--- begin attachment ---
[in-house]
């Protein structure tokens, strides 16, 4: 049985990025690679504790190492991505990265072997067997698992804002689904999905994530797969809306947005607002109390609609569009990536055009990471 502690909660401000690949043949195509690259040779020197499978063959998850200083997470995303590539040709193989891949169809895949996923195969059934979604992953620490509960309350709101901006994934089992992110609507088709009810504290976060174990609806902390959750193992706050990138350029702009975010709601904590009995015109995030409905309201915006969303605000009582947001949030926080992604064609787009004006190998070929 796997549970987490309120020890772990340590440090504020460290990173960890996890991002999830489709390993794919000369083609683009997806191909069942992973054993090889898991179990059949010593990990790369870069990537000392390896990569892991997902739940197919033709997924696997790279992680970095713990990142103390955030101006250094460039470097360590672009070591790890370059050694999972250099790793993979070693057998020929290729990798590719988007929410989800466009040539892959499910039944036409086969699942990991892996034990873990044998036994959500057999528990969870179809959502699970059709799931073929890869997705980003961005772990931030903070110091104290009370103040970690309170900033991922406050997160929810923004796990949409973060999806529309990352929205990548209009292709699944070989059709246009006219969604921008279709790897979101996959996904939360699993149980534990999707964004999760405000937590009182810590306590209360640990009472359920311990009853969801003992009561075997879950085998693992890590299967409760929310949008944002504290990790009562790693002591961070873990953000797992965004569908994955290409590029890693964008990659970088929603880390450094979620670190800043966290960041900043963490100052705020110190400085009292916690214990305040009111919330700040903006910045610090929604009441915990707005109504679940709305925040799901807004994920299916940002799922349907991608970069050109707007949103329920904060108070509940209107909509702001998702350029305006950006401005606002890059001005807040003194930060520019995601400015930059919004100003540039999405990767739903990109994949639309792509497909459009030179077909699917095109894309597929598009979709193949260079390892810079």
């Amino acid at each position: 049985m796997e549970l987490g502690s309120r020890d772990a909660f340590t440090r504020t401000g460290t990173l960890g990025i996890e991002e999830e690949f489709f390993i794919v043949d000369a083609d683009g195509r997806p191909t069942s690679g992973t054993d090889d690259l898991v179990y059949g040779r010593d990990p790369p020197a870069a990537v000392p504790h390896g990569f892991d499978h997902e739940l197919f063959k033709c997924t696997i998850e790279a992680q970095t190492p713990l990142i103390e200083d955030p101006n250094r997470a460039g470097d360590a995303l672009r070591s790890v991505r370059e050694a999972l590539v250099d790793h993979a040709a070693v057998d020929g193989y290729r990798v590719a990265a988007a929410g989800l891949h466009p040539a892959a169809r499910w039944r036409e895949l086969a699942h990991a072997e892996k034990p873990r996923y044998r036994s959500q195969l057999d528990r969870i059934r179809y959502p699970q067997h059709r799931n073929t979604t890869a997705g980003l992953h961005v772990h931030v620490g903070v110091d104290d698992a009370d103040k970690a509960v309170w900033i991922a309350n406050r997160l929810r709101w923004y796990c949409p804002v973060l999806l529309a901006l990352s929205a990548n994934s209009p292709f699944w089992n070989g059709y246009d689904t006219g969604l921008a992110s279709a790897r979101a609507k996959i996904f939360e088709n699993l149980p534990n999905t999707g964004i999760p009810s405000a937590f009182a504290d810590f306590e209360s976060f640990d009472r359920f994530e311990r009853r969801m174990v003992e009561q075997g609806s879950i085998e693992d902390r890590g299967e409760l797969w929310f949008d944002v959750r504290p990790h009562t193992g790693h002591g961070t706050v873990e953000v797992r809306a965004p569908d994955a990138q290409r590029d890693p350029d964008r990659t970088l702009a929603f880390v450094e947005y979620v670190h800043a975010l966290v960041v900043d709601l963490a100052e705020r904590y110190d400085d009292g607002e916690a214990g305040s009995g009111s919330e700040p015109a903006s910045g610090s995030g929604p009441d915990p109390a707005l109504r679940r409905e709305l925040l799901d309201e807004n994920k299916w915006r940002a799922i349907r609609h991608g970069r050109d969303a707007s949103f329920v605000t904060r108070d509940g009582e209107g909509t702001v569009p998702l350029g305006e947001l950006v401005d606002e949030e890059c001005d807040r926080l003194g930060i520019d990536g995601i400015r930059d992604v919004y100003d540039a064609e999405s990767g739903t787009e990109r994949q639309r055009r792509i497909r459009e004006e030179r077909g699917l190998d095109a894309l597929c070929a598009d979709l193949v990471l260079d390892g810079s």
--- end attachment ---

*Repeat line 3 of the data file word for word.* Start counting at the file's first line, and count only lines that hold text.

């Amino acid at each position: 049985m796997e549970l987490g502690s309120r020890d772990a909660f340590t440090r504020t401000g460290t990173l960890g990025i996890e991002e999830e690949f489709f390993i794919v043949d000369a083609d683009g195509r997806p191909t069942s690679g992973t054993d090889d690259l898991v179990y059949g040779r010593d990990p790369p020197a870069a990537v000392p504790h390896g990569f892991d499978h997902e739940l197919f063959k033709c997924t696997i998850e790279a992680q970095t190492p713990l990142i103390e200083d955030p101006n250094r997470a460039g470097d360590a995303l672009r070591s790890v991505r370059e050694a999972l590539v250099d790793h993979a040709a070693v057998d020929g193989y290729r990798v590719a990265a988007a929410g989800l891949h466009p040539a892959a169809r499910w039944r036409e895949l086969a699942h990991a072997e892996k034990p873990r996923y044998r036994s959500q195969l057999d528990r969870i059934r179809y959502p699970q067997h059709r799931n073929t979604t890869a997705g980003l992953h961005v772990h931030v620490g903070v110091d104290d698992a009370d103040k970690a509960v309170w900033i991922a309350n406050r997160l929810r709101w923004y796990c949409p804002v973060l999806l529309a901006l990352s929205a990548n994934s209009p292709f699944w089992n070989g059709y246009d689904t006219g969604l921008a992110s279709a790897r979101a609507k996959i996904f939360e088709n699993l149980p534990n999905t999707g964004i999760p009810s405000a937590f009182a504290d810590f306590e209360s976060f640990d009472r359920f994530e311990r009853r969801m174990v003992e009561q075997g609806s879950i085998e693992d902390r890590g299967e409760l797969w929310f949008d944002v959750r504290p990790h009562t193992g790693h002591g961070t706050v873990e953000v797992r809306a965004p569908d994955a990138q290409r590029d890693p350029d964008r990659t970088l702009a929603f880390v450094e947005y979620v670190h800043a975010l966290v960041v900043d709601l963490a100052e705020r904590y110190d400085d009292g607002e916690a214990g305040s009995g009111s919330e700040p015109a903006s910045g610090s995030g929604p009441d915990p109390a707005l109504r679940r409905e709305l925040l799901d309201e807004n994920k299916w915006r940002a799922i349907r609609h991608g970069r050109d969303a707007s949103f329920v605000t904060r108070d509940g009582e209107g909509t702001v569009p998702l350029g305006e947001l950006v401005d606002e949030e890059c001005d807040r926080l003194g930060i520019d990536g995601i400015r930059d992604v919004y100003d540039a064609e999405s990767g739903t787009e990109r994949q639309r055009r792509i497909r459009e004006e030179r077909g699917l190998d095109a894309l597929c070929a598009d979709l193949v990471l260079d390892g810079s």